systemd: please stop trying to take over the world :)
mzerqung at 0pointer.de
Tue Jun 14 11:14:32 UTC 2011
On Tue, 14.06.11 12:36, Denys Vlasenko (dvlasenk at redhat.com) wrote:
> On Tue, 2011-06-14 at 10:20 +0200, Lennart Poettering wrote:
> > On Mon, 13.06.11 22:46, Denys Vlasenko (dvlasenk at redhat.com) wrote:
> > > Slide 6:
> > > "We can now boot a system shell-free"
> > >
> > > IOW: shell is bad, my new shiny toy is good.
> > Oh god. If you had listened you'd have understood that my aim is to
> > deemphasize shell in the boot process
> You go quite farther than that.
> "We can now boot a system shell-free". *Shell-free*.
Yupp, and this is one of the reasons why we boot so fast and can boot
a reasonably comprehensive userspace in less than one second.
A shell-free boot doesn't mean there wasn't any /bin/sh anymore. I mean,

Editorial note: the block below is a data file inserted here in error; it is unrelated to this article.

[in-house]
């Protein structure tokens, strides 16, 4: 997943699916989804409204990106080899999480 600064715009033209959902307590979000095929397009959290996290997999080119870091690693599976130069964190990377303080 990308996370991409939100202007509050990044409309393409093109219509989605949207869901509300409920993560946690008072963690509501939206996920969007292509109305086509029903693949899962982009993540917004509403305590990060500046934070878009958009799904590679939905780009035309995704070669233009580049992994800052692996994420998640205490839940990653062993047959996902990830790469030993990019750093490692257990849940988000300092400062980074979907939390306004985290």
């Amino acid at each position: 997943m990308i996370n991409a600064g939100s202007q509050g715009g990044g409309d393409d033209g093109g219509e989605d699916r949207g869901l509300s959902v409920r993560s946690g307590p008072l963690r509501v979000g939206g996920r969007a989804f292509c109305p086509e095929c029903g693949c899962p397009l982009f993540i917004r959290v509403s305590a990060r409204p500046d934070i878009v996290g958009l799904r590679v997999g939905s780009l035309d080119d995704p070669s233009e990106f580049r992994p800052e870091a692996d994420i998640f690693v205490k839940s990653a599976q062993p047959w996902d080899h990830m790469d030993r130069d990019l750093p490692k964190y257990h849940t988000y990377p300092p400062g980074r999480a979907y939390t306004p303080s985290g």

I use bash all the time, it's a key way how I interface with my
machine. I use it in build scripts and everything, and I have no plans
at all to remove it from that and doing that would be crazy. But in the
boot process? I don't think it is the best tool for the job, and
unnecessary, and if we deemphasize or remove it from the boot process we
have a lot to win.
> You are not saying "driving boot process by shell scripts is slow
> because ... ... ..." (an argument I would agree with), you are
> aiming at *eliminating* shell scripts from boot process.
Yes, I want to deemphasize the shell in the boot process, and ideally
remove it entirely from the boot process.
> > > Slide 14:
> > > "systemd is an Init System"
> > > "systemd is a Platform"
> > >
> > > systemd is a platform? Really? What next? systemd is an Aircraft
> > > Carrier?
> > That is not a technical argument, but just FUDing.
> No, it is a technical argument. I am saying that this is not how things
> are supposed to be done in Unix. I am saying that you are trying to
> incorporate as much stuff as possible into systemd, and I think it's
> wrong. You don't like me saying this? Well, not a surprise.